Scans (adults) - Standard format (pdf)
Find out more about Scans in the full fact sheet.
Scans provide a detailed three-dimensional image of the brain by taking multiple pictures of the inside of your head. They allow doctors to see whether a tumour is present, and its size and position.
Scans are used during diagnosis, as well as for monitoring during and after treatment.
The two scans that are most commonly used are:
CT stands for Computerised Tomography. You may also sometimes hear doctors referring to CT scans as CAT scans - these are the same thing.
They use x-rays to build up a three-dimensional image of the inside of your head by taking several pictures from various angles.
Magnetic Resonance Imaging, or MRI, uses magnetic fields, rather than x-rays to build up a three-dimensional image of your brain.
The procedure for both CT and MRI scans is very similar.
You are likely to be given a 'contrast medium' (via an injection or drink) that enables a clearer image to be given from the scan.
This may make you feel warm all over. Some people have reported feeling cold after having the contrast medium.
If you are having an MRI scan, you will be asked if you have a pacemaker, any implants, such as a programmable shunt or skull section, or if you are likely to have any metal in your body due to working in the steel or metal industries. If you have, then an MRI may not be suitable for you as it uses magnetic fields to take images. Your radiographer will be able to tell you more.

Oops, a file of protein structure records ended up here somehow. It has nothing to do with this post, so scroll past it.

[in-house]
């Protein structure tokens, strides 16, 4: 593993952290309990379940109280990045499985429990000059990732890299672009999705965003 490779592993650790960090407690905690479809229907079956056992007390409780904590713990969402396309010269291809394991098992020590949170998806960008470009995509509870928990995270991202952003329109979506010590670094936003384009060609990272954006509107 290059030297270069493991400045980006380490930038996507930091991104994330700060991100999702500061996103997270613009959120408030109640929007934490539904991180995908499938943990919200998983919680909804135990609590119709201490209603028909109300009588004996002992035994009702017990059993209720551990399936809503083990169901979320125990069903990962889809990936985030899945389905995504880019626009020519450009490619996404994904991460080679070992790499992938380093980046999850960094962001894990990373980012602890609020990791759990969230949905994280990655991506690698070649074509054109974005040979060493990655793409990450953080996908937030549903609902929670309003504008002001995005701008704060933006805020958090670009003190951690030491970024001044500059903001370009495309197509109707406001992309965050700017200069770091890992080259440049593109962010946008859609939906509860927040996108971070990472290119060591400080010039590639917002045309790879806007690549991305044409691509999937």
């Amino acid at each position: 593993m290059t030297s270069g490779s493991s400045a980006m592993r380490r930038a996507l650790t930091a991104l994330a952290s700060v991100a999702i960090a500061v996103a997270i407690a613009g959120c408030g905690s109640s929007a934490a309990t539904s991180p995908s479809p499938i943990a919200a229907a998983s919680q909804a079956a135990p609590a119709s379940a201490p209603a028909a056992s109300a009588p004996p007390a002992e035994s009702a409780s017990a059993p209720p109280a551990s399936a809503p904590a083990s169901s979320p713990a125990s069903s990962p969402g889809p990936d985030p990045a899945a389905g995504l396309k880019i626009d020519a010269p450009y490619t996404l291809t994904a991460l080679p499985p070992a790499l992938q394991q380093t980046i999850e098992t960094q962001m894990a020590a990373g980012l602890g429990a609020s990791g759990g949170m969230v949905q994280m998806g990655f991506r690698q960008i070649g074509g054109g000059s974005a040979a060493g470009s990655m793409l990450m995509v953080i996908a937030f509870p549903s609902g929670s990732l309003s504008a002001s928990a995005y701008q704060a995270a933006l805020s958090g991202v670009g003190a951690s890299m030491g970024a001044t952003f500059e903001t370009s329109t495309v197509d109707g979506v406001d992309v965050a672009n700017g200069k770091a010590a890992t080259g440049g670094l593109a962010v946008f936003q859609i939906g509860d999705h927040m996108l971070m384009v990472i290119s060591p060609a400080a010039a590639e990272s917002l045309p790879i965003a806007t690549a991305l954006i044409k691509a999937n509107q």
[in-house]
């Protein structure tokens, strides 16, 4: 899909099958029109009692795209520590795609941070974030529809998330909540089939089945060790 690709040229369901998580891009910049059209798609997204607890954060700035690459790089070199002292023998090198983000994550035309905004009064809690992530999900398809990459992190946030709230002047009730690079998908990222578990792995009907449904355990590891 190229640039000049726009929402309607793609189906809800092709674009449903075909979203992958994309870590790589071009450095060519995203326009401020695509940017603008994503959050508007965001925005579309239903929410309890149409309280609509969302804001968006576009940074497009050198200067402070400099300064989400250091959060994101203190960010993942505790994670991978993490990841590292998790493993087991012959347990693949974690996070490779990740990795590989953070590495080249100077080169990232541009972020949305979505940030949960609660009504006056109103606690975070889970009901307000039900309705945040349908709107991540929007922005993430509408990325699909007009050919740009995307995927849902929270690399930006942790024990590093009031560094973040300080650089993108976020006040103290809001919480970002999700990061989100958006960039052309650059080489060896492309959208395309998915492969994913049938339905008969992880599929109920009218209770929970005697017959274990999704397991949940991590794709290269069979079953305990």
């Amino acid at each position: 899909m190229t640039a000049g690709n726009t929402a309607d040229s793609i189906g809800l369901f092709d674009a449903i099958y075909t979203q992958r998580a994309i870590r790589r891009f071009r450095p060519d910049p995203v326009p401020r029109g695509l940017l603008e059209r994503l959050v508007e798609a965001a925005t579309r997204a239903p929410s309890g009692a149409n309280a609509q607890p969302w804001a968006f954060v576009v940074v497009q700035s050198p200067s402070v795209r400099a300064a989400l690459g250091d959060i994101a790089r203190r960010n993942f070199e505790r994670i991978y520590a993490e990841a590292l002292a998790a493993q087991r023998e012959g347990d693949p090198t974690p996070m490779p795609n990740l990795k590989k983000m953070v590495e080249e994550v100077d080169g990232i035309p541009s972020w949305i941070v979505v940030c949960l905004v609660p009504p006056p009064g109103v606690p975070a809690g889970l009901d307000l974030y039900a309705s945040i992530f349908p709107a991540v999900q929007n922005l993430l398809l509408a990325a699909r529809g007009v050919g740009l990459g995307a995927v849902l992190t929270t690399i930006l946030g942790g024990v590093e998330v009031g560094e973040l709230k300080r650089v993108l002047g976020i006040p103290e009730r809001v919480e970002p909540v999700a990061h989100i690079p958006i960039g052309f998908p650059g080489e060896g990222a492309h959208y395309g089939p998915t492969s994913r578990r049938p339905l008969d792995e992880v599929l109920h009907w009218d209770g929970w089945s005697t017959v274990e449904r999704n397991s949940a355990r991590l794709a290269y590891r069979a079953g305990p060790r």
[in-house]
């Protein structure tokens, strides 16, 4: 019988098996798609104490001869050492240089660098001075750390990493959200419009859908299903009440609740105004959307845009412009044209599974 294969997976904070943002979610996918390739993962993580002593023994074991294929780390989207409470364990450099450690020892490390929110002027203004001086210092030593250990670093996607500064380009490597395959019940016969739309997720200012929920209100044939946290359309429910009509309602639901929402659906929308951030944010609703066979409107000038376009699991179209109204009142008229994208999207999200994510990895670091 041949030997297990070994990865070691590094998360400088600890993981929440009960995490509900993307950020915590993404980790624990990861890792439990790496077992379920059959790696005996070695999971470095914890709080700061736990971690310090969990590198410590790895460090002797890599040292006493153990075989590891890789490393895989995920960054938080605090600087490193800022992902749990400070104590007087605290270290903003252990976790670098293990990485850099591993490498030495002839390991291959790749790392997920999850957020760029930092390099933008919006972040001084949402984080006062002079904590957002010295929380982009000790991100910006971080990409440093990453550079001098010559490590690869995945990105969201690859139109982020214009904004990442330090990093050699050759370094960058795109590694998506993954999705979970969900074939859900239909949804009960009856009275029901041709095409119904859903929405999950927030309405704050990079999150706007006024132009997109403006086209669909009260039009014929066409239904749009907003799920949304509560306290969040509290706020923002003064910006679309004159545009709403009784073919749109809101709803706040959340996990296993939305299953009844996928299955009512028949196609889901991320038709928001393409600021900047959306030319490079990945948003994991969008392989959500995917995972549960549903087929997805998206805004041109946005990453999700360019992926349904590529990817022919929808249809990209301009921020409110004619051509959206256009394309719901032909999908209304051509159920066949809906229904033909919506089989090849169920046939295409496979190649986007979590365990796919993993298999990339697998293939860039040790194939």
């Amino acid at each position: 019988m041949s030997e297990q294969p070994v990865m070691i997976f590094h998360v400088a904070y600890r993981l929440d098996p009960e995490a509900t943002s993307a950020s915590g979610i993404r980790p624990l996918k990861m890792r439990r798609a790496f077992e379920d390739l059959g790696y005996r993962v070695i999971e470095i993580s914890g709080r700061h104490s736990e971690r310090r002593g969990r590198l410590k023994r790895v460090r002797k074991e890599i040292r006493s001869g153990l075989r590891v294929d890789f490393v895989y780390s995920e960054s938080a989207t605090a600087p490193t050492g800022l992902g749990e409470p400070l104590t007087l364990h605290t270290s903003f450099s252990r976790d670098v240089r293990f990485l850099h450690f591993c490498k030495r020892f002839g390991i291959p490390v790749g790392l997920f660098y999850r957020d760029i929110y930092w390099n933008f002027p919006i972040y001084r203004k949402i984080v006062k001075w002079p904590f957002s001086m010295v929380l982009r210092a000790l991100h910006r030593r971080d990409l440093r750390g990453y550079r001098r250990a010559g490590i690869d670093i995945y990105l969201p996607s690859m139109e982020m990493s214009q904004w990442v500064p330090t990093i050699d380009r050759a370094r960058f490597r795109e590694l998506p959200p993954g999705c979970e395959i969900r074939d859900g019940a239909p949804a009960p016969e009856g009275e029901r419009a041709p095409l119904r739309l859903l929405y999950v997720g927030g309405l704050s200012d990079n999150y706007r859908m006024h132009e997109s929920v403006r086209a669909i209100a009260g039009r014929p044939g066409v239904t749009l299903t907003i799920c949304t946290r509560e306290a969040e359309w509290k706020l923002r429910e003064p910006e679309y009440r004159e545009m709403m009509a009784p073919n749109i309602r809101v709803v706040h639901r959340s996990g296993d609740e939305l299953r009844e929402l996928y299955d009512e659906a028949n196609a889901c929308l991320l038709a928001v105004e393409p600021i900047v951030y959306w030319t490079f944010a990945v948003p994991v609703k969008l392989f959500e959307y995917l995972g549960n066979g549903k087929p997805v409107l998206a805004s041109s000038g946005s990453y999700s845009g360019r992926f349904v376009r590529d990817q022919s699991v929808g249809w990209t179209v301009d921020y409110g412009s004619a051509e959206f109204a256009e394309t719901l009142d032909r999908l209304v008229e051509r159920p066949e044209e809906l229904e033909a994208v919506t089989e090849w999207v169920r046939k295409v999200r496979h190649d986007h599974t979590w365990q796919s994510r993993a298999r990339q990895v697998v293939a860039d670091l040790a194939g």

Fillings in your teeth and braces are fine, but tell your radiographer about them.
You will need to remove any metal, such as jewellery, hair clips, belts with buckles, if you are having an MRI.
- the CT scanner is shaped like a doughnut or ring, with a round hole in the middle – this is where your head will go
- the MRI scanner is more cylindrical and your whole body will lie within it
- for a CT scan, this will be a soft humming and clicks
- for an MRI scan, this will be very loud banging and clanging noises
You will probably be given headphones. You can usually take music to play through the headphones
(If you have needed a sedative to calm you, the hospital staff will first check that it is safe for you to do so. You should arrange for a friend or relative to accompany you and to take you home afterwards.)
MRI scans and CT scans are similar - both build up detailed images of the brain. However, whilst CT scans use a small amount of radiation to do this, MRI scans use magnetic fields.
Although radiation is used for CT scans, it is kept at a very low dose. They are used only when they are considered necessary, with the benefits outweighing the risks.
CT scans of the head take around 5-10 minutes, although more time will be spent beforehand to get you into the correct position ready for the scan. The newest CT scanners take about 1 minute to scan the whole brain.
MRI scans can typically take between 15 and 90 minutes.
There are some other types of scan that may be used to diagnose a brain tumour, or to find out more about a diagnosed tumour.
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